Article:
- Harassment based on your LGBTQ status
Workplace sexual harassment often includes a combination of the above examples. Harassers and predators do not respect personal boundaries at all and often believe they are above the law. They are wrong. Harassing behavior that is hostile or abusive violates federal and state law.Two Types of Sexual Harassment Claims
The law recognizes two kinds of sexual harassment claims: (1) Quid Pro Quo and (2) Hostile Work Environment. You should consult with an experienced sexual harassment attorney to know your legal rights and understand your potential claims.1. Quid Pro Quo Sexual Harassment
Quid pro quo (“this for that”) sexual harassment occurs when your job is dependent on your acceptance or rejection of unwelcome sexual advances. In other words, your boss attempts to get sexual favors from you in exchange for your career advancement. If you do not submit, your career suffers. Sometimes, what starts as a consensual workplace romance fizzles and one party begins harassing and threatening the other. Maybe you received poor performance reviews as “pay back.” This is unlawful harassment under employment laws.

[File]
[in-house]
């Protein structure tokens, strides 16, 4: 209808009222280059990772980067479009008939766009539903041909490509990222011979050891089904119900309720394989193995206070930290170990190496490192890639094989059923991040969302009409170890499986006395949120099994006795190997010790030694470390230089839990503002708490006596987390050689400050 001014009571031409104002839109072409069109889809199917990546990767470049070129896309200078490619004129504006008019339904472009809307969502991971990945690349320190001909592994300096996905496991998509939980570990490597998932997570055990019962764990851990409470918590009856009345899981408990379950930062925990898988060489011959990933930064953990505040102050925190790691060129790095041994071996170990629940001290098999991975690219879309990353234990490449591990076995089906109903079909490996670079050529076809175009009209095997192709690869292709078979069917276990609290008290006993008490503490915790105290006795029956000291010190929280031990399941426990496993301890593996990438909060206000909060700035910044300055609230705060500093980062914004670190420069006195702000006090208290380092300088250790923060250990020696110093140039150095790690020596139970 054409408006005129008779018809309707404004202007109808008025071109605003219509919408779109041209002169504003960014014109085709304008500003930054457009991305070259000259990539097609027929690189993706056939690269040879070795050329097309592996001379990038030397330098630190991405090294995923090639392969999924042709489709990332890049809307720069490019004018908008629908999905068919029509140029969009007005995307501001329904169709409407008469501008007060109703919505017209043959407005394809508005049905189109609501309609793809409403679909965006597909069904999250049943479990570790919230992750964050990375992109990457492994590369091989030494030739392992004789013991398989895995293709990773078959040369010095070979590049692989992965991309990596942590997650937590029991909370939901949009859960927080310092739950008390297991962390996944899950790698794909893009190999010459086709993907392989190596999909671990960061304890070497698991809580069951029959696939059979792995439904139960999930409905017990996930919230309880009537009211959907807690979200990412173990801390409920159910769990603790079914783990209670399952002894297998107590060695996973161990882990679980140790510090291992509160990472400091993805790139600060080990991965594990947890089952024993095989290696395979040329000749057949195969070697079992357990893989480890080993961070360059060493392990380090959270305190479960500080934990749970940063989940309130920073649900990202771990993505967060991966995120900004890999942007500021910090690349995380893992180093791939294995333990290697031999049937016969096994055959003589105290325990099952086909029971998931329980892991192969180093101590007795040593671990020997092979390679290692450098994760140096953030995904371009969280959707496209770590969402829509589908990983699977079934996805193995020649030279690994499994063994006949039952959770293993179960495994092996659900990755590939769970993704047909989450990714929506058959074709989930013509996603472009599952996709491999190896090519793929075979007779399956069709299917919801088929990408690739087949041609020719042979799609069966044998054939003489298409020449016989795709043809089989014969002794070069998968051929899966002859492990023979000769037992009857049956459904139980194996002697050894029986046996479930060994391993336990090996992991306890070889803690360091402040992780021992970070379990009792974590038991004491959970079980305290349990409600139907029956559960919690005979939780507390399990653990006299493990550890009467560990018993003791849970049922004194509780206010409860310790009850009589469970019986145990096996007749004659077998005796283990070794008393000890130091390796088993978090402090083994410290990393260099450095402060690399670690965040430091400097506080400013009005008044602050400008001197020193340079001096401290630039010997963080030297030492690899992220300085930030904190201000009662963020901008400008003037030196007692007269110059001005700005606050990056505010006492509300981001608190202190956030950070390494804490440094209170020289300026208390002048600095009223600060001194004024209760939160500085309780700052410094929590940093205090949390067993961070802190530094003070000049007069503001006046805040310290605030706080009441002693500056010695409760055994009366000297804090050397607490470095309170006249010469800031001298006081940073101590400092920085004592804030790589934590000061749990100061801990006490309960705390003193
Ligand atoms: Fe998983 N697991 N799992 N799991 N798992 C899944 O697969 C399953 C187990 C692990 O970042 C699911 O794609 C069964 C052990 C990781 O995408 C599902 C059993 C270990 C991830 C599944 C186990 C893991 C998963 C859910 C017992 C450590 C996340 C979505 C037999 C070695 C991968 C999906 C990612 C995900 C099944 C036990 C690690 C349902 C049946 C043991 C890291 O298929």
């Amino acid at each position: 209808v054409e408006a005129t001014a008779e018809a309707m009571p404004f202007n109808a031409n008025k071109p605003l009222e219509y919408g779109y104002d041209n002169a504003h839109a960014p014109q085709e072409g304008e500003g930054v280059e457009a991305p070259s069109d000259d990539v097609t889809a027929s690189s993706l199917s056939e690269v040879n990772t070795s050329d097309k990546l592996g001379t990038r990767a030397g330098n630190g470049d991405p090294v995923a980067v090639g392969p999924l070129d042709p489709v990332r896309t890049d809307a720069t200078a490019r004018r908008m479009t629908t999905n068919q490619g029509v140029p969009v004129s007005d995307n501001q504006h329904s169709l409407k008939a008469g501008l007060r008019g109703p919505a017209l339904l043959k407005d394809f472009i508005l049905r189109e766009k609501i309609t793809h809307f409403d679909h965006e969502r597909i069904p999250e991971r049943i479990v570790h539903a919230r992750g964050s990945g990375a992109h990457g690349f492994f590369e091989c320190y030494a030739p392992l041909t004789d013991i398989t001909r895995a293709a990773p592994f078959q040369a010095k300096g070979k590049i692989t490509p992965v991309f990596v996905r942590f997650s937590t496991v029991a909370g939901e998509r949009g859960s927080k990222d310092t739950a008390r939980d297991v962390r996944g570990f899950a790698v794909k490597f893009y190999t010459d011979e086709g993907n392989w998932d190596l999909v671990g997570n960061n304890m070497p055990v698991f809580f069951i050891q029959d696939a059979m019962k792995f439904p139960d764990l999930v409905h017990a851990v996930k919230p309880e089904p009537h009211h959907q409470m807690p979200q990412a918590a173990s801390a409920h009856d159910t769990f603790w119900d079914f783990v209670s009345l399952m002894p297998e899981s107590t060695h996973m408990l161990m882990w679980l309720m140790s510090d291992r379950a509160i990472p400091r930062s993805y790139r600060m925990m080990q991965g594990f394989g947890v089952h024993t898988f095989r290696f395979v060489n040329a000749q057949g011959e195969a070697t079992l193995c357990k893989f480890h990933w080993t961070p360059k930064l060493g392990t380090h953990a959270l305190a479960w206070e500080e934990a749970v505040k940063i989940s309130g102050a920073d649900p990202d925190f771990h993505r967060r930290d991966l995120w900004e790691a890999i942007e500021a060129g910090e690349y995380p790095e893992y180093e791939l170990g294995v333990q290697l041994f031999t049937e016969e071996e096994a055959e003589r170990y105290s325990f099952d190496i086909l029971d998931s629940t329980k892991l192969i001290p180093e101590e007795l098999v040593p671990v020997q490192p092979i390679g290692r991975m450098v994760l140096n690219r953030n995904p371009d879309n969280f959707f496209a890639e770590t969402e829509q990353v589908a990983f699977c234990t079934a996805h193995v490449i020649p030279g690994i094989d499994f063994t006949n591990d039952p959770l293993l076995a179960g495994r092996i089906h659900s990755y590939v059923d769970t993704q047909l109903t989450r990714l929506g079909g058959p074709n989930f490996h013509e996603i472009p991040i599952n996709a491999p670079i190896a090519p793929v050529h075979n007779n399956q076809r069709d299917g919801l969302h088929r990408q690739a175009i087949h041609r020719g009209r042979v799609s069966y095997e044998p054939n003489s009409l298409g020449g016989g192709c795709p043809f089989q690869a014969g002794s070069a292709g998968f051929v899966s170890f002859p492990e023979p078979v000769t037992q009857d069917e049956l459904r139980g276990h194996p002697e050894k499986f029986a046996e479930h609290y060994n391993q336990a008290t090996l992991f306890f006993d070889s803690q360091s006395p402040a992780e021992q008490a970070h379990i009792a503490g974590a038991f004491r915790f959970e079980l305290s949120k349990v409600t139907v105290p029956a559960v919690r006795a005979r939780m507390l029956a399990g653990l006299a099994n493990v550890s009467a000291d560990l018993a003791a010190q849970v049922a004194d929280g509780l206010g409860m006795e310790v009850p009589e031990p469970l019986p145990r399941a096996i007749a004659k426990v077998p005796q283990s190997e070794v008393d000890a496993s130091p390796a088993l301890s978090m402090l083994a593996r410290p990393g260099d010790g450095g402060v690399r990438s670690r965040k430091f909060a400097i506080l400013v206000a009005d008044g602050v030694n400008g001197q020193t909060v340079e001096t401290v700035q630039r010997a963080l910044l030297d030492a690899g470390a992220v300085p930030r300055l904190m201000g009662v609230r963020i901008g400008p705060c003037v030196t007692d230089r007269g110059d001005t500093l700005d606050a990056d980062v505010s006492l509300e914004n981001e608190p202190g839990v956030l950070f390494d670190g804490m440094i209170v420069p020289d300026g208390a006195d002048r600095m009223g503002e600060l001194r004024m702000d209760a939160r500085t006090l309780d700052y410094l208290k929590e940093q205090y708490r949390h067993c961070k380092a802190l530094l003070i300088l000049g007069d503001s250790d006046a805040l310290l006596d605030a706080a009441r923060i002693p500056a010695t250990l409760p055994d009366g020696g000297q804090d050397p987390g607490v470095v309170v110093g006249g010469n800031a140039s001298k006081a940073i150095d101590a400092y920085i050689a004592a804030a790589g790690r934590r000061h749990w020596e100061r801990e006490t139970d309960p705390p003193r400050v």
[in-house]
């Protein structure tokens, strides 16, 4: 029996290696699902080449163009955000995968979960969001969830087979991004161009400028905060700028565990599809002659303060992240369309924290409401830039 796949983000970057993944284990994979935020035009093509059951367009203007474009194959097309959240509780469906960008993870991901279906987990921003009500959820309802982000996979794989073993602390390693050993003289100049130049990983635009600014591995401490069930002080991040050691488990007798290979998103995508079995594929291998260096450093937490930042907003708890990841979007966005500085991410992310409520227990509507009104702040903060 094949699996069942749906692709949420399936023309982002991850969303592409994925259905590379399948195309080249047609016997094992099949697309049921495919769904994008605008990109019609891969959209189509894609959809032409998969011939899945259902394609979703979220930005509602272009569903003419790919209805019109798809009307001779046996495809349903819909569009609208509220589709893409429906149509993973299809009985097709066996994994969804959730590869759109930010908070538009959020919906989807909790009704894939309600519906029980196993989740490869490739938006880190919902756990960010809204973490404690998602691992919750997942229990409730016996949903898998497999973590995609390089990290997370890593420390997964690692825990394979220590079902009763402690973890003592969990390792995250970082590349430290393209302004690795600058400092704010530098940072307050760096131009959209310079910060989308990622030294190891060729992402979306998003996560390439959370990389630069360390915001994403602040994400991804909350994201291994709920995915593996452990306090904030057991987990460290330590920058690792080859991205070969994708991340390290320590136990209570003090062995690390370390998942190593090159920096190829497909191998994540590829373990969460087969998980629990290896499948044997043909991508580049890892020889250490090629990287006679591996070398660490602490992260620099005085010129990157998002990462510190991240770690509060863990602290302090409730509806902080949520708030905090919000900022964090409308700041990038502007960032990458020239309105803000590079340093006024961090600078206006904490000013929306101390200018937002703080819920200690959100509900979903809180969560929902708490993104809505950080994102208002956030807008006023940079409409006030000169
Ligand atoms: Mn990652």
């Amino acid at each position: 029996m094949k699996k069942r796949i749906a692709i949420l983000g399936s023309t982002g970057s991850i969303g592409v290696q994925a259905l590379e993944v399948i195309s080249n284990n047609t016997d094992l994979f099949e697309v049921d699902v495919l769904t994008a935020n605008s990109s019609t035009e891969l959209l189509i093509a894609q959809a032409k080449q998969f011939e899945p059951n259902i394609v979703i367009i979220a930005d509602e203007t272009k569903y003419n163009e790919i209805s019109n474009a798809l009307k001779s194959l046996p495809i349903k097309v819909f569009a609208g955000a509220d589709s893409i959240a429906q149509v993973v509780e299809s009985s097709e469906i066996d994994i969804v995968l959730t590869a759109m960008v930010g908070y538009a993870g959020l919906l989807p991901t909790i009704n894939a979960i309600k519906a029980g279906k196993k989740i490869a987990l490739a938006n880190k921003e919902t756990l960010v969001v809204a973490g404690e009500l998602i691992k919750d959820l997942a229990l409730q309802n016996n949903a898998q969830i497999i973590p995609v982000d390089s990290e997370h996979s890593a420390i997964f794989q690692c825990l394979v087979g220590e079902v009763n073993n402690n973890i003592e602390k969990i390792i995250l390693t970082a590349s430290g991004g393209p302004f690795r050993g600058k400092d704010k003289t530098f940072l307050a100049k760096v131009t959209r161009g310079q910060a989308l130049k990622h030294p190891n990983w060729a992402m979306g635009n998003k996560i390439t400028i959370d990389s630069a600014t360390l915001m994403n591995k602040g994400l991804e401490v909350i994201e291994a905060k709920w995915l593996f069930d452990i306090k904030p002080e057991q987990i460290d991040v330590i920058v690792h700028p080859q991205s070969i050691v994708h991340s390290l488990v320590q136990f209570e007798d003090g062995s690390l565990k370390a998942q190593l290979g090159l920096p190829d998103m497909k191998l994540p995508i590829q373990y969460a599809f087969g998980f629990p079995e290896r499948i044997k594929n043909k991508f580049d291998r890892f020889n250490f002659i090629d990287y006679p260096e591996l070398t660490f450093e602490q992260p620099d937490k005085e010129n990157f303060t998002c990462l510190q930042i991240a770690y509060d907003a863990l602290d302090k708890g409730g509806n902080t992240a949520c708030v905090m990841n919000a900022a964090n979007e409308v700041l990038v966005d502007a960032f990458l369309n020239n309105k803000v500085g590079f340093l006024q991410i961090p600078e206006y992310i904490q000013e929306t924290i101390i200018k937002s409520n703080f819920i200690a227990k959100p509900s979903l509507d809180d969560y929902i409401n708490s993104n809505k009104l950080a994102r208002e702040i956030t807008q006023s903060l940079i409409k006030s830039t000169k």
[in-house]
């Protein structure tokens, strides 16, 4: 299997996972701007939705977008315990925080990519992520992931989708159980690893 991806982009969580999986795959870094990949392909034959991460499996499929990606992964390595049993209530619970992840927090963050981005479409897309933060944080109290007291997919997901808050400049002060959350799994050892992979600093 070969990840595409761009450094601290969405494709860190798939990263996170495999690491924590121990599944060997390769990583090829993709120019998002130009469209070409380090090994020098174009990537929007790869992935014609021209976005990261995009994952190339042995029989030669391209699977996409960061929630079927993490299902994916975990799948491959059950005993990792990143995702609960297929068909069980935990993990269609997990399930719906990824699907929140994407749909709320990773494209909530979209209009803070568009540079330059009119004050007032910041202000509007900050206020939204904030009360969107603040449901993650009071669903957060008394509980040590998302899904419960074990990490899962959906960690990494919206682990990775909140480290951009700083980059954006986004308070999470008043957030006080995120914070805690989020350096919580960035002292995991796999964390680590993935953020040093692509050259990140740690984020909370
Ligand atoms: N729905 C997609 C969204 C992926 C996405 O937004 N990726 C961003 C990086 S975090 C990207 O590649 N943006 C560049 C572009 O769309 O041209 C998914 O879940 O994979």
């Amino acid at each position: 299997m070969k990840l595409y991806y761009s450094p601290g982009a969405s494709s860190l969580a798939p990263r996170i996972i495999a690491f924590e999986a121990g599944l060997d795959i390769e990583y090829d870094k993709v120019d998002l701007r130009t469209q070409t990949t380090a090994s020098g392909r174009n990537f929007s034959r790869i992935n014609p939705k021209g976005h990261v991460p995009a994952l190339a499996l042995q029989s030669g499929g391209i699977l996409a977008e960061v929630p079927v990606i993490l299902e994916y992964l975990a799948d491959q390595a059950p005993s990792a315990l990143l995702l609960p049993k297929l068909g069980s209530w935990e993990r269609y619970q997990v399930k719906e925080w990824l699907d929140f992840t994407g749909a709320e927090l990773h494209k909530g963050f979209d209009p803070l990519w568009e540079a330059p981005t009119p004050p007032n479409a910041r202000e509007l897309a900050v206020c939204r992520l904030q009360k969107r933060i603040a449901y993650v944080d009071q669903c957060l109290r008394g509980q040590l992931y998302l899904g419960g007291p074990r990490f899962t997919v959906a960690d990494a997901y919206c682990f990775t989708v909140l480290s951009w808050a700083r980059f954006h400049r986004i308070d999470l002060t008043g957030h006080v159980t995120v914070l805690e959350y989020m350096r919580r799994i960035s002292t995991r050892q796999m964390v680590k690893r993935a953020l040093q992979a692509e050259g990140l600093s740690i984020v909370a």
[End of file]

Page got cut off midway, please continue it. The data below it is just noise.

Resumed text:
Examples of “Quid Pro Quo Sexual Harassment” may include:
- Being offered a pay raise for sexual favors
- Receiving a demotion or less favorable work assignment after declining your supervisor’s date requests
- Being threatened with termination if you do not submit to your boss’s sexual advances
“Hostile work environment” sexual harassment occurs when an employee is subjected to unwelcome sexual advances, touching, or crude sexual language that is so severe or pervasive that a reasonable person in your position would consider your work environment intimidating, hostile, or abusive. Courts assess many factors in determining whether or not you experienced an abusive work environment, including:
- Frequency of the harassment – “pervasive” means the harassment occurred over a period of time and it negatively impacts your work life and emotional well-being. Hostile work environment claims usually fall under this “pervasive” prong.
- Severity of the harassment – even one-time incidents may be serious enough in situations of physical assault, rape, or being fired or demoted for rebuffing sexual advances from your boss.